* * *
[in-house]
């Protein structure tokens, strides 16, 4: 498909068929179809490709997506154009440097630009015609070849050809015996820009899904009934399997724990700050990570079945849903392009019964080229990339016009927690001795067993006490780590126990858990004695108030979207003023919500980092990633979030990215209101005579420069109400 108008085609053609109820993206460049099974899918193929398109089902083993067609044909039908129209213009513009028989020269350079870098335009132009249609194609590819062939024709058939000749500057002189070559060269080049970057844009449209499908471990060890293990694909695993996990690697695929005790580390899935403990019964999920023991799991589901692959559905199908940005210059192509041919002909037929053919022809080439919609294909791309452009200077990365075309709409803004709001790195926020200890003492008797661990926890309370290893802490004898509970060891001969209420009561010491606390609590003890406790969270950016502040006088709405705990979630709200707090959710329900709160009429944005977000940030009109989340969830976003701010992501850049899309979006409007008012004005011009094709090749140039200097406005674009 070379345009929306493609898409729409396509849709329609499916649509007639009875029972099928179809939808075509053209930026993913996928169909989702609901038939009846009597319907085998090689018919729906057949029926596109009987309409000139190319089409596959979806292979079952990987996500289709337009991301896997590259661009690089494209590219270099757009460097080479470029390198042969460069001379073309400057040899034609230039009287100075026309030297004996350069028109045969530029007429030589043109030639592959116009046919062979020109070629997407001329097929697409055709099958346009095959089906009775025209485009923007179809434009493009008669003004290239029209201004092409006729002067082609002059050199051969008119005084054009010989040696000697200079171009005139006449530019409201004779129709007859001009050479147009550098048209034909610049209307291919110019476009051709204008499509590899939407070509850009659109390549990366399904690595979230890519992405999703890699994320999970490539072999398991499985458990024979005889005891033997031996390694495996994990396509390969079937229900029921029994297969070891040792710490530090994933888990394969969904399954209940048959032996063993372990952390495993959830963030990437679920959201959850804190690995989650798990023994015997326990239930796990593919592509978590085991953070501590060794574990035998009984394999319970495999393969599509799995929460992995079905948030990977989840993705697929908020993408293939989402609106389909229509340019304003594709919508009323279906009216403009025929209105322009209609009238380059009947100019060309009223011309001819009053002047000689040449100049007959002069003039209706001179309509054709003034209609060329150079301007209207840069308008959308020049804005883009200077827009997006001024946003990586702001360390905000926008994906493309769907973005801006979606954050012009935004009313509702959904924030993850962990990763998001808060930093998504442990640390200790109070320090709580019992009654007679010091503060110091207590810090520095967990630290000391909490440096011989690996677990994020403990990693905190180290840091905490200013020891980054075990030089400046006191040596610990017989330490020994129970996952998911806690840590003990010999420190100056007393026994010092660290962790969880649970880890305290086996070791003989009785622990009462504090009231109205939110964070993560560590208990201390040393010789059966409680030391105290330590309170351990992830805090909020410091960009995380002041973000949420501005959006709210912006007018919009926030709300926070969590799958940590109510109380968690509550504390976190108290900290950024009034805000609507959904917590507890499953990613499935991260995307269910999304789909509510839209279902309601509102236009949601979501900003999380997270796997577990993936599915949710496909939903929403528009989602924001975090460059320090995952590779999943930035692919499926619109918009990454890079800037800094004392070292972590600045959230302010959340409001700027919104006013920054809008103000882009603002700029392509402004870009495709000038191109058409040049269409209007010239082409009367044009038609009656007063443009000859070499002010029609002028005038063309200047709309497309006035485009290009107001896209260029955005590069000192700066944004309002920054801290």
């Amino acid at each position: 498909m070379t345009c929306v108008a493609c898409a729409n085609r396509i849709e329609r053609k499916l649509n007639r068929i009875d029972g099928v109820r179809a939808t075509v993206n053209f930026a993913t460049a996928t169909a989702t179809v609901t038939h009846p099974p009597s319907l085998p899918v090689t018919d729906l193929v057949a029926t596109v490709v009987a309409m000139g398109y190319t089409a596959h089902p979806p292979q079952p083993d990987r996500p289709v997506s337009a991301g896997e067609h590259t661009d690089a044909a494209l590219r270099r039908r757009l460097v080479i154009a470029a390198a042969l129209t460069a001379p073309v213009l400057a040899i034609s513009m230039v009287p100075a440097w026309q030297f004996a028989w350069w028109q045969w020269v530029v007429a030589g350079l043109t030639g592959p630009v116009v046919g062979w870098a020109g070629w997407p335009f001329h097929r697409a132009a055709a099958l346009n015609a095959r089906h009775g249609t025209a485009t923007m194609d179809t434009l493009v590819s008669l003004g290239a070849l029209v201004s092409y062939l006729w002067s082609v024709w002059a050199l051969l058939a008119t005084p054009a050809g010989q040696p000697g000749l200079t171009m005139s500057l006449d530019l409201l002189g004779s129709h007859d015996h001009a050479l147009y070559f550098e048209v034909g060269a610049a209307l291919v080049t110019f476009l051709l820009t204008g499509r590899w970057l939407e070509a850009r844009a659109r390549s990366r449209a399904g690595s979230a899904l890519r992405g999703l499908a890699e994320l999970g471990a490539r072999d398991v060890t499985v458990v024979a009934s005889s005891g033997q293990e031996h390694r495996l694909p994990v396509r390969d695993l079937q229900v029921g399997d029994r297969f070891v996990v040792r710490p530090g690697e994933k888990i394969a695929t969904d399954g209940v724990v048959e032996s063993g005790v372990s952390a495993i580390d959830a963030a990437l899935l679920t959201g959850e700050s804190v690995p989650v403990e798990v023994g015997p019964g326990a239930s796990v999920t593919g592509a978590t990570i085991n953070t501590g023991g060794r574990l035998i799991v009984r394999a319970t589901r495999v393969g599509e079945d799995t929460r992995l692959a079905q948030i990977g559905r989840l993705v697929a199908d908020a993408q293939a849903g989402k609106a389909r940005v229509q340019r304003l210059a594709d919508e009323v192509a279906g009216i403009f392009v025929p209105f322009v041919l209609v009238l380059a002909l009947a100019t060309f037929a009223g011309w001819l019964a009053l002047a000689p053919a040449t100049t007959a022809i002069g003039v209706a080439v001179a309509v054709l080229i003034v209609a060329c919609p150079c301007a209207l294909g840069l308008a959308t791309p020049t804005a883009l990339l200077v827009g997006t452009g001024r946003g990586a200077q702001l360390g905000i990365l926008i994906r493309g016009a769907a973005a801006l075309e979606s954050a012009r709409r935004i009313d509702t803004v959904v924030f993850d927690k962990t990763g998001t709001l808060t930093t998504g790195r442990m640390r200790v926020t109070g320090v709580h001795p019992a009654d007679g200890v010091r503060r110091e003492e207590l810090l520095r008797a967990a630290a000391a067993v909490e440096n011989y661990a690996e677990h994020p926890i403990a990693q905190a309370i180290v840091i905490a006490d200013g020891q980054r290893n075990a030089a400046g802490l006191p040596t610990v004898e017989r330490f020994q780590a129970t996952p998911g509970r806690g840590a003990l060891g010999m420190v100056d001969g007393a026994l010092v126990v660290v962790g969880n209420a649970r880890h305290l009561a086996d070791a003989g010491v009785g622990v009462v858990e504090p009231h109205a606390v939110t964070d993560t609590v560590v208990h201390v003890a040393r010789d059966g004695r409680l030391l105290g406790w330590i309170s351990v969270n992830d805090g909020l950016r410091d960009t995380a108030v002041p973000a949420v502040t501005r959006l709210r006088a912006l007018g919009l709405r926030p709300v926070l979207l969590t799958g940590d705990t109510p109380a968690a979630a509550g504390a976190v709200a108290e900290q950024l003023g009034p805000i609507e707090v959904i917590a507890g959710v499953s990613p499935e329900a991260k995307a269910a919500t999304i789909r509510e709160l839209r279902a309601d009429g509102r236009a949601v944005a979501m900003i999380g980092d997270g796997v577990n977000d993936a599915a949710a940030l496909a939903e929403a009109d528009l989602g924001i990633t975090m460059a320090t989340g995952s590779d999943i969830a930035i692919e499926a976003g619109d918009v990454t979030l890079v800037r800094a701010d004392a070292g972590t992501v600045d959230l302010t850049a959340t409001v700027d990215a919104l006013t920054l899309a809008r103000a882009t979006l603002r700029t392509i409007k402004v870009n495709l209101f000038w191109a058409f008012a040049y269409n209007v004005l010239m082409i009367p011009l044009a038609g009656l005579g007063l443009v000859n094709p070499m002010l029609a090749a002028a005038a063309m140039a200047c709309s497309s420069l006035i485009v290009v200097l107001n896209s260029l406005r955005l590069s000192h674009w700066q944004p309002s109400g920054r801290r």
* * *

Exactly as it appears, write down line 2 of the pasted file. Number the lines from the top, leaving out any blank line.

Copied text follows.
């Protein structure tokens, strides 16, 4: 498909068929179809490709997506154009440097630009015609070849050809015996820009899904009934399997724990700050990570079945849903392009019964080229990339016009927690001795067993006490780590126990858990004695108030979207003023919500980092990633979030990215209101005579420069109400 108008085609053609109820993206460049099974899918193929398109089902083993067609044909039908129209213009513009028989020269350079870098335009132009249609194609590819062939024709058939000749500057002189070559060269080049970057844009449209499908471990060890293990694909695993996990690697695929005790580390899935403990019964999920023991799991589901692959559905199908940005210059192509041919002909037929053919022809080439919609294909791309452009200077990365075309709409803004709001790195926020200890003492008797661990926890309370290893802490004898509970060891001969209420009561010491606390609590003890406790969270950016502040006088709405705990979630709200707090959710329900709160009429944005977000940030009109989340969830976003701010992501850049899309979006409007008012004005011009094709090749140039200097406005674009 070379345009929306493609898409729409396509849709329609499916649509007639009875029972099928179809939808075509053209930026993913996928169909989702609901038939009846009597319907085998090689018919729906057949029926596109009987309409000139190319089409596959979806292979079952990987996500289709337009991301896997590259661009690089494209590219270099757009460097080479470029390198042969460069001379073309400057040899034609230039009287100075026309030297004996350069028109045969530029007429030589043109030639592959116009046919062979020109070629997407001329097929697409055709099958346009095959089906009775025209485009923007179809434009493009008669003004290239029209201004092409006729002067082609002059050199051969008119005084054009010989040696000697200079171009005139006449530019409201004779129709007859001009050479147009550098048209034909610049209307291919110019476009051709204008499509590899939407070509850009659109390549990366399904690595979230890519992405999703890699994320999970490539072999398991499985458990024979005889005891033997031996390694495996994990396509390969079937229900029921029994297969070891040792710490530090994933888990394969969904399954209940048959032996063993372990952390495993959830963030990437679920959201959850804190690995989650798990023994015997326990239930796990593919592509978590085991953070501590060794574990035998009984394999319970495999393969599509799995929460992995079905948030990977989840993705697929908020993408293939989402609106389909229509340019304003594709919508009323279906009216403009025929209105322009209609009238380059009947100019060309009223011309001819009053002047000689040449100049007959002069003039209706001179309509054709003034209609060329150079301007209207840069308008959308020049804005883009200077827009997006001024946003990586702001360390905000926008994906493309769907973005801006979606954050012009935004009313509702959904924030993850962990990763998001808060930093998504442990640390200790109070320090709580019992009654007679010091503060110091207590810090520095967990630290000391909490440096011989690996677990994020403990990693905190180290840091905490200013020891980054075990030089400046006191040596610990017989330490020994129970996952998911806690840590003990010999420190100056007393026994010092660290962790969880649970880890305290086996070791003989009785622990009462504090009231109205939110964070993560560590208990201390040393010789059966409680030391105290330590309170351990992830805090909020410091960009995380002041973000949420501005959006709210912006007018919009926030709300926070969590799958940590109510109380968690509550504390976190108290900290950024009034805000609507959904917590507890499953990613499935991260995307269910999304789909509510839209279902309601509102236009949601979501900003999380997270796997577990993936599915949710496909939903929403528009989602924001975090460059320090995952590779999943930035692919499926619109918009990454890079800037800094004392070292972590600045959230302010959340409001700027919104006013920054809008103000882009603002700029392509402004870009495709000038191109058409040049269409209007010239082409009367044009038609009656007063443009000859070499002010029609002028005038063309200047709309497309006035485009290009107001896209260029955005590069000192700066944004309002920054801290």